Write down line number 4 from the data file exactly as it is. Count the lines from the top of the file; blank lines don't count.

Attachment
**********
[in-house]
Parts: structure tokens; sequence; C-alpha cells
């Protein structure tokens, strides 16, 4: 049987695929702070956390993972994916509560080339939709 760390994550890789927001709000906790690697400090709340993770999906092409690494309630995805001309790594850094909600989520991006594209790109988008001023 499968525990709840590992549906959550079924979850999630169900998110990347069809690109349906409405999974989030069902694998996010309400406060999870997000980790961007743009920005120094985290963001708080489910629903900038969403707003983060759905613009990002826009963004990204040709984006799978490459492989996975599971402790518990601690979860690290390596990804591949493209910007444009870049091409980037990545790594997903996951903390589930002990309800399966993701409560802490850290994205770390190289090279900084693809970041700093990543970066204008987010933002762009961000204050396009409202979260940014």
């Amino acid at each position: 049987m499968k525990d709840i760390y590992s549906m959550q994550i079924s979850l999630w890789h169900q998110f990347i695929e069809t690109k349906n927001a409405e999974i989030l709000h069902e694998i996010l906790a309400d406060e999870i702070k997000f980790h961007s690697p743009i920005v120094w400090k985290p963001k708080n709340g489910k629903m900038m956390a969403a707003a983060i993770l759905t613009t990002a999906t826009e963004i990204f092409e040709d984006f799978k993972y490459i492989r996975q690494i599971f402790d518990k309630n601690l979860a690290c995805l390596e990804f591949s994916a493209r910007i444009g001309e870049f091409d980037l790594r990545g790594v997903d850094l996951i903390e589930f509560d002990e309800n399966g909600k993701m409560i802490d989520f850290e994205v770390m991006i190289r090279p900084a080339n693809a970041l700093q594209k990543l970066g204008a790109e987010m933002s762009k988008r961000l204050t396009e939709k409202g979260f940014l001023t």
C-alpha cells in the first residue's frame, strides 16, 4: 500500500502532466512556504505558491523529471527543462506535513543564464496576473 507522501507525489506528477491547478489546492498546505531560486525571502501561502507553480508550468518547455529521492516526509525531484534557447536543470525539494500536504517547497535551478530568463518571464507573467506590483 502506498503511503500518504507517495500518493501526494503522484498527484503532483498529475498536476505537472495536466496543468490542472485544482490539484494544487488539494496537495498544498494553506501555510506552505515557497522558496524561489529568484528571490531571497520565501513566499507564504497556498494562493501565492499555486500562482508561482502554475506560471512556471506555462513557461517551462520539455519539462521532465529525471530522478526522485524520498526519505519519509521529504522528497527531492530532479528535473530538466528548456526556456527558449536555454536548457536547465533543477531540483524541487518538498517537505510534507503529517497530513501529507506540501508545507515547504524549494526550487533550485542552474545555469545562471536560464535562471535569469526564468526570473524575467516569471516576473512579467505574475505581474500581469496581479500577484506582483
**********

């Amino acid at each position: 049987m499968k525990d709840i760390y590992s549906m959550q994550i079924s979850l999630w890789h169900q998110f990347i695929e069809t690109k349906n927001a409405e999974i989030l709000h069902e694998i996010l906790a309400d406060e999870i702070k997000f980790h961007s690697p743009i920005v120094w400090k985290p963001k708080n709340g489910k629903m900038m956390a969403a707003a983060i993770l759905t613009t990002a999906t826009e963004i990204f092409e040709d984006f799978k993972y490459i492989r996975q690494i599971f402790d518990k309630n601690l979860a690290c995805l390596e990804f591949s994916a493209r910007i444009g001309e870049f091409d980037l790594r990545g790594v997903d850094l996951i903390e589930f509560d002990e309800n399966g909600k993701m409560i802490d989520f850290e994205v770390m991006i190289r090279p900084a080339n693809a970041l700093q594209k990543l970066g204008a790109e987010m933002s762009k988008r961000l204050t396009e939709k409202g979260f940014l001023t």